The Hana Highway runs a little more than 50 miles from Kahului to Hana and like the road up to Lahaina, hugs the shoreline between the base of the mountain, in this case Haleakala, and the sea. Unlike the drive up the western side of the island, the eastern side is a tropical rain forest. The road has over 600 curves, many of which are hairpins with the caution sign set a 5 MPH. There are about 60 bridges most of which are only one lane. The signs on the approach warn you to yield to approaching traffic. The problem is that the curve is often so sharp that you are practically looking behind yourself to see the traffic coming in the opposite direction. Two things I found amusing about the road were; the route number, it changes from 32 near Kahului to 360 after you pass the town of Paia, I found that number more appropriate, although you never do go through a full 360 turn. The second thing that struck me as amusing is that, although the speed limit on the highway is 15, it is 30 in town.

   Our first stop was the surfing beach at Ho'okipa Iki. This is one of the best surfing spots in the islands. While perhaps not as spectacular as Oahu’s north shore, the park has an overlook which is fantastic. Only board surfers were out when we were there because they have established rules which restrict the wind and kite surfers to the afternoon.We spent quite a while there, found a cache, enjoyed the scenery and then drove on. The traffic wasn’t too bad and we were in no hurry. If someone came up behind us, I just pulled of at the first opportunity and let them past.

   In Hana, we found that the store we knew had burned down a few years ago and was instead located in a different building. This one
was even more decrepit that the old one.

We bought a couple of shirts and some snacks, talked to the cashier and then continued south to the Seven Pools. The National Park has expanded their facilities in the area with a Visitor Center, rest rooms and picnic grounds. The road beyond here was very chancy in the past. On one of our trips, because the regular car rental companies banned using their cars back here, we rented an old beat up 4x4 Geo Tracker to make the drive which involved narrow gravel roads and one spot where you had to drive through a shallow creek.

   The Park Ranger told me that all that was changed, that the road, while still gravel in places, was much improved and graded and that the old ford was now a wide bridge. He further stated that people drove through there with rentals all the time. A full circle sounded good to us because at this point it was shorter to push on rather than turning back. We got an other chuckle when we realized that the road, when the paving resumed, was the same one Nuvi had put us on on Tuesday.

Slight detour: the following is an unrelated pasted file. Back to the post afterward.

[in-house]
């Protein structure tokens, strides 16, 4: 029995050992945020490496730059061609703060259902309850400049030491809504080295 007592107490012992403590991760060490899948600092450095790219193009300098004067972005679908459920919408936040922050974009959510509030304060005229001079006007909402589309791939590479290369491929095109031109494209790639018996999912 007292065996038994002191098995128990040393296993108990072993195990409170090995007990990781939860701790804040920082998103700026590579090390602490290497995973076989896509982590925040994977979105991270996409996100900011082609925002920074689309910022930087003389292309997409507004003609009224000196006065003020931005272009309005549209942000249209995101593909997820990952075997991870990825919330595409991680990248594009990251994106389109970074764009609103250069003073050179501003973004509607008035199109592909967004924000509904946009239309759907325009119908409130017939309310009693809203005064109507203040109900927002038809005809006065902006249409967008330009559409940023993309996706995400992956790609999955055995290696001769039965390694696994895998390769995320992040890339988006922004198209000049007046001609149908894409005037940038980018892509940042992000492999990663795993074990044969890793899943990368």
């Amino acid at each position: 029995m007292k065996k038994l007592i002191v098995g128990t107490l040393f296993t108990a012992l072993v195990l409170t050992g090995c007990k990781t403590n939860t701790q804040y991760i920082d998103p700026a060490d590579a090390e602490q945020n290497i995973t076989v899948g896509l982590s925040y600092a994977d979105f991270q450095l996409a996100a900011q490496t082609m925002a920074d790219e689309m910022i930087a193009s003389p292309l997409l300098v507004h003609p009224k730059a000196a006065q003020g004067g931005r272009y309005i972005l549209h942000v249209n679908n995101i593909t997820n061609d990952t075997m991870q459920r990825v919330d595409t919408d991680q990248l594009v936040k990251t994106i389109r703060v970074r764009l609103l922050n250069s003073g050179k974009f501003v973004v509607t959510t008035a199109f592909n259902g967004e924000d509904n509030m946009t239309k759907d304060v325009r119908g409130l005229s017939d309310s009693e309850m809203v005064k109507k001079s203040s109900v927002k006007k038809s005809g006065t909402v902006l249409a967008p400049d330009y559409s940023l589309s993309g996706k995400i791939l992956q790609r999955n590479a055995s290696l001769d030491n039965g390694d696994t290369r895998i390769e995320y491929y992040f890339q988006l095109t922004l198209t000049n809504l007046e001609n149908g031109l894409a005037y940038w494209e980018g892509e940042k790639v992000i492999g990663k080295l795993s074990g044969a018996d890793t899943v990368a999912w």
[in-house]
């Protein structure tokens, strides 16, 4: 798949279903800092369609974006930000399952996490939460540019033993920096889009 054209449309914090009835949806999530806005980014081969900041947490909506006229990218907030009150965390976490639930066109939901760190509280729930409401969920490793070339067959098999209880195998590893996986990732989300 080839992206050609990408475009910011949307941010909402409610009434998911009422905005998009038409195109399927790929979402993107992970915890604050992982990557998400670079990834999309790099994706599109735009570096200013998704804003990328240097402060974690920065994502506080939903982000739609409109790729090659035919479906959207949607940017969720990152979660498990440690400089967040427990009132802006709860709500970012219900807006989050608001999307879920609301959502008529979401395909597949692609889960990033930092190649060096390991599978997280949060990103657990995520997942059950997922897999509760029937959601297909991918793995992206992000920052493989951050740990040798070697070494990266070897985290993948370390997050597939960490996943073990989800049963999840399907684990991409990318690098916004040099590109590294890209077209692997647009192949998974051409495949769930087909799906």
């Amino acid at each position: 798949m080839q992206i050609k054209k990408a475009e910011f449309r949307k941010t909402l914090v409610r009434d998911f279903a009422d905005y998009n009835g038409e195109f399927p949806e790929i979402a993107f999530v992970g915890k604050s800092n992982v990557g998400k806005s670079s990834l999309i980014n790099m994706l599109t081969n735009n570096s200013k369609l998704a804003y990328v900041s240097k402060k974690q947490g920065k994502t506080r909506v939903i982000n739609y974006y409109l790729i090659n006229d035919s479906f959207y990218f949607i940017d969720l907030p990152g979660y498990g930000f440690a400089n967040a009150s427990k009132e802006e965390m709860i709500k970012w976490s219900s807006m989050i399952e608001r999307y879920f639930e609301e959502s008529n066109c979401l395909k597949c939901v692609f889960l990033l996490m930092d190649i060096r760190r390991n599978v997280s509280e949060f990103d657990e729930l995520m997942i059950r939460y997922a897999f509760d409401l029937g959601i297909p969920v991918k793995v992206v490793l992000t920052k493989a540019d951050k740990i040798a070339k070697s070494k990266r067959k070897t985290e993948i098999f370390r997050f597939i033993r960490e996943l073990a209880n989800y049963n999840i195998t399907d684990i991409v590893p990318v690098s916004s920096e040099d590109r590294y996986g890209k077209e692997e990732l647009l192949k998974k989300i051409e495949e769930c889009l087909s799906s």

We drove back to Kahului looking for another late lunch/early dinner. Nancy spotted a likely place in a strip mall. We turned into the parking lot behind a nice shiny pick up truck. Seated in the bed of the truck, just behind the cab were two young ladies, long blonde hair blowing in the wind, sitting in folding lawn chairs while two young men occupied the passenger compartment. Now we get uncomfortable when we see people letting their dogs ride in the back of the truck. This situation had us flummoxed. It was 96 degrees that day but we didn’t think this was the best or safest way to treat your girlfriends. We ate at Ruby’s Diner. It was a fifties style place, very white interior decorated with Pan Am Airline posters.

   After we ate we drove back across the island to #6 and took a break. Logged our finds, played some WOW and relaxed. Looking at the map, I realized that if hadn't taken the drive along the coast south from Kiihei, and since we still had a little go left in us, we decided to go for it. We found some great beaches and since they were on a stretch of road that dead ended eventually, they were mostly used by the locals. One of them had a cache put out by a couple who dedicated it to their wedding. They had been married there in 2007. Since that was our 50th, we decided to grab it. As we pulled into the parking lot, I saw a guy with a tall narrow round drum type thing getting out of his car. On the other side of the parking lot there was a fellow with a large professional type TV camera. While Nancy waited in the car, I walked down the path toward the beach to find the cache. As I was preparing to sign the log book, here came those folks down the path. With them were a few other folks including a young fellow in a dark blue suit and a gal in a long white wedding dress. I guess it really is a good spot for a wedding.

We decided that incident was a fitting end to a long and rather exciting day so we went home and crashed.

Wednesday, October 24, 2012

Old Lahaina Town

Cache Location

View from our table - lunch at Cheeseburger in Paradise

We sent Tom a coconut postcard - belated birthday!

For this morning’s walk, I decided to go north. There is a cache along the beach less than a mile that way. I grabbed the GPS, stuck it in my pocked and left #6. In the parking lot were three of the full time residents heading across the road carrying their paddle boards. The sea was calm so they were just out for a paddle. I walked up the beach a ways and turned on the GPS unit, or at least I tried to. It turned out that it had run out of batteries. Oh well, I just had a nice walk. I was not alone. Other senior citizens and dog walkers were enjoying the beach this morning as well.